The Girl Who Kicked The Hornets’ Nest by Stieg Larsson

12 October, 2010

I really should have read this straight after finishing The Girl Who Played With Fire. But I was distracted by other books and didn’t get to it until a couple of months later. In a way, you lose some of your reading momentum so it took a lot longer to finish it. But as usual, Stieg Larsson’s The Girl Who Kicked The Hornets’ Nest delivered. It was relentless in keeping the suspense and I have to say that I felt apprehensive the whole time I was reading, wishing that nothing worse would happen to Lisbeth Salander. For of course, as many of you may know, Salander is what keeps readers coming back to the Millennium Trilogy.

Personally, I would have preferred it if she wasn’t so battered and put through the grind so often whilst retaining all her cool skills, but I guess that is what makes her vulnerable/strong dichotomy so irresistible. And Larsson does a magnificent job in creating truly evil characters cloaked in the air of venerability and office. The Sweden he writes about is a really frightening place. Especially since he layers the bad bits with the genuine warmth of Mikael Blomkvist’s family and friends. I kind of liked the naiveté interlaced with the hard-nosed journalistic worldview. And I also liked the strong female characters that populate his books.

In The Girl Who Kicked The Hornets’ Nest, we finally meet Dr. Teleborian who was instrumental in locking Salander up when she was twelve, after her failed attempt on her father’s life. Salander is slowing recovering in hospital and she is set to go on trial for murder. She is under close observation and has no access to the internet. Frightening thought. Salander without net access is akin to her without a lifeline. Sweden’s secret service (Säpo) and a sinister splinter cell within the organisation are preparing to silence Salander forever. However, Blomkvist is determined to save his friend and rounds up Salander’s supporters to plan a strategy that will protect and release Salander from this nightmare. Will he be able to save Salander? And will she be able to thwart Dr. Teleborian’s plans to get her under his control once again? You’ll need to read this book to find out^^ You can be sure that Salander’s not going to be sitting idly letting everyone save her ass.

I have to admit that the final volume of the Millennium Trilogy felt long. It took me a while to get into the story, even though I was dying to know what was going to happen. The first two volumes had more mystery and was more fast-paced and physical whereas this one tied together all threads started in The Girl Who Played With Fire and had less action. As with the previous book, it could have done with a bit more editing. There’s only so much explanation about government offices you can handle. And I wanted to know more about Salander’s twin sister. But, saying that, I did stay up ’til 3am to finish the book which I hadn’t done in a long time. All in all, I really enjoyed this series and Larsson knows how to deliver a very satisfying conclusion.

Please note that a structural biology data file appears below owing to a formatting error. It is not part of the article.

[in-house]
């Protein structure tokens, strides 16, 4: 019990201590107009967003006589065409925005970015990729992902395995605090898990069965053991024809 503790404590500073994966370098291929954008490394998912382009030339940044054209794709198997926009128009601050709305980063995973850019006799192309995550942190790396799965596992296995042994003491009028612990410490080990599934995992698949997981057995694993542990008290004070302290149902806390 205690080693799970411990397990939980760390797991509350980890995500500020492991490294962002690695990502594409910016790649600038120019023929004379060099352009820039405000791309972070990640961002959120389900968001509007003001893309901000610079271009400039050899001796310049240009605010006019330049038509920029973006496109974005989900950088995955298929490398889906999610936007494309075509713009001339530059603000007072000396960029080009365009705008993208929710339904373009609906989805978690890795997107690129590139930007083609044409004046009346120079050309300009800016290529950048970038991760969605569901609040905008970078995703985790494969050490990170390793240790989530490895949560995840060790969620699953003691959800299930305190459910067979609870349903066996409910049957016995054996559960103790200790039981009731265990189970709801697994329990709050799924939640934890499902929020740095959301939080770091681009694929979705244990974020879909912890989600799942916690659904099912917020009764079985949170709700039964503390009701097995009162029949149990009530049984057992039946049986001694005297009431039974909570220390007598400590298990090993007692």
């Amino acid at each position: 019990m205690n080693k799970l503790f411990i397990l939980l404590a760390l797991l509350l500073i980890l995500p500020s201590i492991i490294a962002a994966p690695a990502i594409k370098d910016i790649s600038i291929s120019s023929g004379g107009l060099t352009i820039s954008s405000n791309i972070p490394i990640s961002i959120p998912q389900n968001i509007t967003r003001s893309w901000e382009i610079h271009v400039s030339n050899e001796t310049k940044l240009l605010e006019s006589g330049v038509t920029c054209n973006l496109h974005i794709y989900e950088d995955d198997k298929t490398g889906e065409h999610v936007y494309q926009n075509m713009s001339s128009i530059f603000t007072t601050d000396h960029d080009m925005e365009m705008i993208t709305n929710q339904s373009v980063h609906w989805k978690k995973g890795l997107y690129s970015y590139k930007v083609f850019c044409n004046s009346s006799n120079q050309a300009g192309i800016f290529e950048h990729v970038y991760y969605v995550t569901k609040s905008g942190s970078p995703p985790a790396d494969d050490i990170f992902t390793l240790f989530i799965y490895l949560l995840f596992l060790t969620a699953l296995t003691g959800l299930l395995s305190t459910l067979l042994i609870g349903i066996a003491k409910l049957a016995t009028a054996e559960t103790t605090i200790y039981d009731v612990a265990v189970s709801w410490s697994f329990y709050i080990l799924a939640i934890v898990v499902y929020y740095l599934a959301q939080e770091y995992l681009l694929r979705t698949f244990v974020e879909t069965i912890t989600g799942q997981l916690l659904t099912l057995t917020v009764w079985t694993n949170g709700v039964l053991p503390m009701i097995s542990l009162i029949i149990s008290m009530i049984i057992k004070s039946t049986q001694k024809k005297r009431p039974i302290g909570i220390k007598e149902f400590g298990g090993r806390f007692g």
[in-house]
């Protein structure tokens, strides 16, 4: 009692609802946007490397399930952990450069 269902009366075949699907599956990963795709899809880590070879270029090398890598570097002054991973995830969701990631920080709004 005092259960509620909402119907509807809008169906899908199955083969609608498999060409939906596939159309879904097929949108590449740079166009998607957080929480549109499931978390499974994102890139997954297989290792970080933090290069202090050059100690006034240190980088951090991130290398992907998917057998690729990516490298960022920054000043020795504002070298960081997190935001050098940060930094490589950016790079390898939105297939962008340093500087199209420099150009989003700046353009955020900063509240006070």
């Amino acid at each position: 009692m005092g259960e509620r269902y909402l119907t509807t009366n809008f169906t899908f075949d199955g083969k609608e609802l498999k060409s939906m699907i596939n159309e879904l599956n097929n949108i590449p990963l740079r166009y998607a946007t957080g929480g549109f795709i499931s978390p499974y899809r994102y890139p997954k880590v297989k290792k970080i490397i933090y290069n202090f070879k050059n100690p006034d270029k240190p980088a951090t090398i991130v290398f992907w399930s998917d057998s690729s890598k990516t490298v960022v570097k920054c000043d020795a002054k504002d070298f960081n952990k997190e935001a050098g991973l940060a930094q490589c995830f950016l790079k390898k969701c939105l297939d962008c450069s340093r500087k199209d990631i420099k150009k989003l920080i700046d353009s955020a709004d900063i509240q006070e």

I read this for the Thriller and Suspense Challenge 2010 and R.I.P. V Challenge.

10 Responses to “The Girl Who Kicked The Hornets’ Nest by Stieg Larsson”

  1. Bellezza Says:

    I didn’t read this post carefully, as I plan on finishing the trilogy myself someday; I agree that they should almost be read one right after another, and I agree that a little bit of ‘being put through the grind’ becomes awfully wearing.

  2. Mae Says:

    I read this straight after ‘Fire’. I agree it was too long but I think the editors/publishers deliberately wanted it because it was the last finished manuscript. I was also dying to know more about Lisbeth’s twin (there’s two of them?!). If Larsson lived, I’ve no doubt she would have appeared sooner or later. Alas…

  3. S. Krishna Says:

    I really, really enjoyed this one even though it was so different from the others. I think I liked it more than you did, but I’m glad you still liked it!

  4. This one definitely took me a bit longer to get into than the other books of the series. I wish it weren’t the last!

  5. Novroz Says:

    I still haven’t read any of the series yet, I want to but there are just too many book on my shelf. I will try it next year.

    I have to take everyone’s words here about reading all the series one after the other.

  6. chasing bawa Says:

    Thanks for your comments! I think this series definitely needs to be read close together. I’m also enjoying the films a lot too, although have reservations about the planned Hollywood re-makes!

  7. novelinsights Says:

    Oh good point. What about the blooming twin sister!?! Good observation about there being room for some editing, but I think by the last book I was glad it was chunky because I knew it would last 🙂

  8. Kailana Says:

    I don’t like that people say you should read these books one right after another. I have the worst time doing that with series. I haven’t even started the first one, though, so I guess it will be a while before I have to worry about that.

    • chasing bawa Says:

      I think it depends on the series. But with this one, you kind of lose the momentum a little because each book is so long. With this series, I found that books 2 and 3 were part of one story arc and wished for myself that I had read them closer together. However, you still end up racing through them because they are really good. I hope you enjoy them when you get around to reading them.

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